There’s quite a bit of grumbling in the ADV community that ADV bikes have become too big and too heavy. These folks also complain that big ADV machines have too much technology that would be difficult or impossible to fix in the field. Well for these people, Portuguese manufacturer AJP may have a solution.
You may not have heard of AJP, but they are a small motorcycle manufacturer based in Portugal. Their product line consists of Enduro, Supermoto and more recently an “Adventure” model called the PR7 Adventure.
A dual sport or adventure bike?
Looking very much like a rally or dual sport bike, AJP claims that the PR7 is a capable adventure travel machine. Many of the bike’s key features point to its off-road bias but that doesn’t mean it can’t handle “adventure” duties.
The machine is quite narrow and weighs in at a claimed 363 pounds (165 KG) filled with 4.5 gallons (17 liters) of fuel. That wet weight is not bad for a dual sport machine, never mind an “adventure” bike.
The bike is built around a hybrid steel and aluminum twin-spar frame with an aluminum swingarm. Cradled inside the frame is an SWM built, fuel injected, 600 cc liquid cooled engine. It uses a balance shaft to smooth out vibration and reportedly puts out about 50 HP. That’s not a gigantic amount, but it’s more than enough to travel significant distances and get you where you need to be without stressing the engine.
The front fork consists of a 48 mm Sachs upsidedown unit adjustable both for rebound and damping. It provides approximately 11.8 inches of travel. At the rear, a piggyback Sachs preload, rebound and, damping adjustable shock provides 12.5 inches of travel. These specs may give you a feel for the PR7’s off-road capabilities. As you can imagine, all that suspension travel ups the seat height to a lofty 36.2 inches. It’s the price you pay for all that suspension travel.
The wheelset is comprised of a 21-inch front and an 18 inch rear. Stopping power comes from a pair of AJP branded calipers. A two-piston caliper clamps on a 300 mm disc up front and a 240 mm disc at the rear.
The PR7 Adventure is equipped with a wet clutch, a 6-speed transmission, and a chain final drive. That 6th gear should help with long higher speed pavement duties.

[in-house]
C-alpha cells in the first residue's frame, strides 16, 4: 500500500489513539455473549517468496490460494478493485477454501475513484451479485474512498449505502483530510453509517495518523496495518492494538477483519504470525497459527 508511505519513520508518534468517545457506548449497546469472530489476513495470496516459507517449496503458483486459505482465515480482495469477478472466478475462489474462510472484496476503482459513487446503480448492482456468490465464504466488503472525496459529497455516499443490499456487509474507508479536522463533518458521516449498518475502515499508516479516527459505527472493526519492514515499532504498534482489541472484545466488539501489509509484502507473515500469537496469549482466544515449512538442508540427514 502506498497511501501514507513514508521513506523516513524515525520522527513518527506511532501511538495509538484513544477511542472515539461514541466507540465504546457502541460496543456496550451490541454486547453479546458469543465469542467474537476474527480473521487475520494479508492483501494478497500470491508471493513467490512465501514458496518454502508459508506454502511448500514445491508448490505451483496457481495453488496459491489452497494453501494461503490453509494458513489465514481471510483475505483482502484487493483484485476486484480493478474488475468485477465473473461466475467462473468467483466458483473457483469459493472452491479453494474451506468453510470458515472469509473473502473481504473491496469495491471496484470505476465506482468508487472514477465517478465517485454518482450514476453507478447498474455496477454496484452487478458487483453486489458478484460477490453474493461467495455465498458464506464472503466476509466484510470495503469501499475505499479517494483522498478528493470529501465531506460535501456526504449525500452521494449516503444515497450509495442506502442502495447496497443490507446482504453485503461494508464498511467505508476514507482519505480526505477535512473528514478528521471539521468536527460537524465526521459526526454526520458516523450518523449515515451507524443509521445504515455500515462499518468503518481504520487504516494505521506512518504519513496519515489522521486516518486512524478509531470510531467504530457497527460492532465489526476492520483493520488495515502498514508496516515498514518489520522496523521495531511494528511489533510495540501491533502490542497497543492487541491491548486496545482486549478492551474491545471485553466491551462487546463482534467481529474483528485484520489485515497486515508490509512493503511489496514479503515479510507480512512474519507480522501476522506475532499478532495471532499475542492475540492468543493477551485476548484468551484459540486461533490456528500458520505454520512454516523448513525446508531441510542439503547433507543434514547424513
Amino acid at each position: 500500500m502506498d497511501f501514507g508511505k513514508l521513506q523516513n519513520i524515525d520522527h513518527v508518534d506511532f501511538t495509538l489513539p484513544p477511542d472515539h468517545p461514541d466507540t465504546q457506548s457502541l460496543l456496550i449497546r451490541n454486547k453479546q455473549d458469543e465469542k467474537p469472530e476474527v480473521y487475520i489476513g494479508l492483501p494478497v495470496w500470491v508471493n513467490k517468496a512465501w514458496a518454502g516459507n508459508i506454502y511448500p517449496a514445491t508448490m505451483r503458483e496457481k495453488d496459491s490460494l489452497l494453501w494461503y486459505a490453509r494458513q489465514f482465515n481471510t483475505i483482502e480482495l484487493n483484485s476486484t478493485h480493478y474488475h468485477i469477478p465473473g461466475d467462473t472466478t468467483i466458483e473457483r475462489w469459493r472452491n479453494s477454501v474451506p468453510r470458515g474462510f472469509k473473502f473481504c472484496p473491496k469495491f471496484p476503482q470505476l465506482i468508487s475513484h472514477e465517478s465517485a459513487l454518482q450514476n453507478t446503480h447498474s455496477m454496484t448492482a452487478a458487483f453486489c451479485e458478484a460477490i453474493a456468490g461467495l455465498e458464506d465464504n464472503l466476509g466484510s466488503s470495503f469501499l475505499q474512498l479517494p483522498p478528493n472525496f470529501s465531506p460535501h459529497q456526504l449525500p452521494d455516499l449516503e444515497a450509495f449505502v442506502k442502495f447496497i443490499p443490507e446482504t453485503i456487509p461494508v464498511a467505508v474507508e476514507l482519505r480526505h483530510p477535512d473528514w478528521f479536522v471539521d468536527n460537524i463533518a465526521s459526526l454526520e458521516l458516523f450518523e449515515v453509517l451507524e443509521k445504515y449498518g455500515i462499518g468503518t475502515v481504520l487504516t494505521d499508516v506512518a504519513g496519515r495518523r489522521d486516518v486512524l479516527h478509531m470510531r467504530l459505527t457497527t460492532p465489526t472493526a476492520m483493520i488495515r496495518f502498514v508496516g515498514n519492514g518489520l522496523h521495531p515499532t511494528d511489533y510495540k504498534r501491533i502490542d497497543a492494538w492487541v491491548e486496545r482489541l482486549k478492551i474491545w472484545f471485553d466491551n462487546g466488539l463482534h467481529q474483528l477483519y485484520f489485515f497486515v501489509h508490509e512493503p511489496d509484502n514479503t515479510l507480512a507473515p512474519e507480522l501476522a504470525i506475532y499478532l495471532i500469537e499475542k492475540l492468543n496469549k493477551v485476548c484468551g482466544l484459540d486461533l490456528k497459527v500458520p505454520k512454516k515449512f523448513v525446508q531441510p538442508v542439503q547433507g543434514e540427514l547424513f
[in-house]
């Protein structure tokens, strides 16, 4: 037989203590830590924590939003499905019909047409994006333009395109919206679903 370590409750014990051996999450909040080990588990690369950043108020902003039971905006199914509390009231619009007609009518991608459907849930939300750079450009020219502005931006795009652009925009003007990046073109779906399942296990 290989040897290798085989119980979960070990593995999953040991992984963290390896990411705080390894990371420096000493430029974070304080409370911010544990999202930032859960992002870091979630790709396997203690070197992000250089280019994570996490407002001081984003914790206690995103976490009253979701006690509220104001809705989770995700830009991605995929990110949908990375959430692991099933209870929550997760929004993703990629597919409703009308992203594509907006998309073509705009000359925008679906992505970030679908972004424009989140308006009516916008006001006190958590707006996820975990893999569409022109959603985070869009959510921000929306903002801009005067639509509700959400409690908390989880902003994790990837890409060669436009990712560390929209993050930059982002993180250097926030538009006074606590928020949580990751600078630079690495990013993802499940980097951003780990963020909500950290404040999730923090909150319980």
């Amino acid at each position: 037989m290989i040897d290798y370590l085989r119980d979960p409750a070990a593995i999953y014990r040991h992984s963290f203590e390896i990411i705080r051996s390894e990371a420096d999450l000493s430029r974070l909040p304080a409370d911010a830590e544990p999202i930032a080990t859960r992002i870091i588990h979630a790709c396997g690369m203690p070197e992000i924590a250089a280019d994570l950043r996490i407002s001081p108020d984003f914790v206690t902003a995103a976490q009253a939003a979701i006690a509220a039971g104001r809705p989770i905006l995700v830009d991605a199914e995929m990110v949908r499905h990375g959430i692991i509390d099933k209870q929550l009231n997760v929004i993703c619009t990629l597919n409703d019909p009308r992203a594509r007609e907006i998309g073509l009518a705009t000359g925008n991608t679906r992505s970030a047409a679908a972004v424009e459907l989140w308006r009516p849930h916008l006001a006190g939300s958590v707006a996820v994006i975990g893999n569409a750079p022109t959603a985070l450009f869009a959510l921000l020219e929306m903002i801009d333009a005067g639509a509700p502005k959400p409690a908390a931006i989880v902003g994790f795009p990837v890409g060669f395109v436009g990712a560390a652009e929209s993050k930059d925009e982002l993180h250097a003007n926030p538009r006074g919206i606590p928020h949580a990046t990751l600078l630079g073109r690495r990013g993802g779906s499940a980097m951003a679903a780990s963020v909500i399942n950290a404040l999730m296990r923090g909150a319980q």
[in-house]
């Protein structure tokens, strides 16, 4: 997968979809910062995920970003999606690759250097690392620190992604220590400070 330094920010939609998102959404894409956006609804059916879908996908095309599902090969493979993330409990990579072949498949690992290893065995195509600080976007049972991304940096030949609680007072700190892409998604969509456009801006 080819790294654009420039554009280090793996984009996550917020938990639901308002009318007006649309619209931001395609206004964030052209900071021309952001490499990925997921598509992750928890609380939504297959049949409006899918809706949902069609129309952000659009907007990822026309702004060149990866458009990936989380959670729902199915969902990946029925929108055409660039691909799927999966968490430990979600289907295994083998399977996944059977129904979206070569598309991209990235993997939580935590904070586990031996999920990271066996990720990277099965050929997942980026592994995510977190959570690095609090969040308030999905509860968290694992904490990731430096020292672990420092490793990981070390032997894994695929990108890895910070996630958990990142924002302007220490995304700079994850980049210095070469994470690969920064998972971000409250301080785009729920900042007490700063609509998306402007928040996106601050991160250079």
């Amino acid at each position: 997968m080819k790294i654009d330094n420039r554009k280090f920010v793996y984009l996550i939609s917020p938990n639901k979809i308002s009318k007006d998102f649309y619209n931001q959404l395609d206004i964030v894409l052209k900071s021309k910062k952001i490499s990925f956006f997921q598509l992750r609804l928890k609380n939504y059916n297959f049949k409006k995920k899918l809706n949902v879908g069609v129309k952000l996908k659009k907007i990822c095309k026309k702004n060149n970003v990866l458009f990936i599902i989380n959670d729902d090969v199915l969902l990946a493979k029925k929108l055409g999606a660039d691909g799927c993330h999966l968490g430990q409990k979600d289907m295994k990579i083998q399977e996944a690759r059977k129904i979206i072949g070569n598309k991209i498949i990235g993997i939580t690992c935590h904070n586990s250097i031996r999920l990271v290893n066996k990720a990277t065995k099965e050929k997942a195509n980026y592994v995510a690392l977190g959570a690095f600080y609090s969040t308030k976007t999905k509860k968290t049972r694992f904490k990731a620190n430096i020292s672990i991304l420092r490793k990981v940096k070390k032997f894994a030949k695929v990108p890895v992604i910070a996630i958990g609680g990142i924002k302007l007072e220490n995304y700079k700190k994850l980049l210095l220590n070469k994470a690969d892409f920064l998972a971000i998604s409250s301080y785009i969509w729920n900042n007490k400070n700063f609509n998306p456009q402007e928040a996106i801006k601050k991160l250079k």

The PR7 Adventure has some features that make life on the “adventure” road easier.
For example, the air filter is located at the top of what is normally the fuel tank. Lift the door and the air filter is right there. Nice.
The oil can be changed by removing a single bolt for the skid plate and the two oil drain plugs. Access to the oil filter does not require the removal of any panels. Remove 3 bolts and the filter cover and the filter is right there. Easy.
With chain final drive, all you have to do is keep the chain lubricated and clean and you should be good to go. Excellent.
Valve clearance inspection/adjustment is in 5000 KM intervals (after the initial 1,000 KM service). That’s better than many dual sport machines. Compared to Honda’s XR 650 you can ride another 1,000 KM before a valve clearance inspection is necessary.
So maintaining the bike should be fairly simple. That’s a nice trait when you are out on the road and don’t have to bring the bike to a dealer for the simple stuff.
So if we’ve established that maintaining the bike on the road is not a problem, what else should we think about to go on a long adventure. The first thing that comes to mind is “simplicity” and it seems like the PR7 Adventure has it in spades.
First, there is no traction control or rider aids. Some would call that a disadvantage, but others would call it an advantage because simple is easier to maintain and/or fix.
There is one piece of technology on the machine that is very interesting. The bike houses a tablet that can be used for a number of tasks including navigation, service manuals, email, and time/speed/distance. It’s not clear whether the tablet is waterproof and that’s an important feature.
That said, you can ride the bike without the tablet as there is a separate dashboard on the bike that houses the traditional functions of a dashboard.
The exhaust is upswept and looks fairly tucked in close to the chassis. It should give plenty of ground clearance and looks like it could survive a fall on the right side of the bike.
The seat is quite narrow and has a shape that looks to be more like a racing seat than a long distance seat. But there are plenty of densities of seat foams out there. Getting to a long distance comfort level should not be too difficult. Besides, the narrower seat makes moving around on the bike easier on difficult terrain.
Fuel is stored under the seat moving the center of gravity lower. It sort of looks like the solution KTM came up with on their 690 Enduro. But to be honest, I don’t have the specs on it so I can’t say how the setup actually works. Since it does look like KTM’s setup, I do wonder if there’s a sturdy subframe to hold soft bags/panniers. I’ll continue to look for more info on this particular trait.
The windshield on the PR7 is on the smallish side and that might make traveling a bit more tiring. But there are many ways to increase the size of a windshield from clip-on deflectors to bolting/taping on a piece of plexiglass. I wouldn’t be too worried about it.
Going for a ride
So all in all, I’m sure you can tell I’m very interested in this machine. I should probably go out and test ride/buy one, shouldn’t I?
But therein lies the problem in the USA. The PR7 has been available in other parts of the world for a while. But it hasn’t been submitted to the EPA for testing and hence can only be sold in the USA as an off-road only machine. To me, that’s a shame since the bike seems to have the specs to make an excellent “adventure” platform.
What do you think about the AJP PR7 Adventure? What excites you and what doesn’t? Perhaps with enough response, AJP will bring the bike to the USA.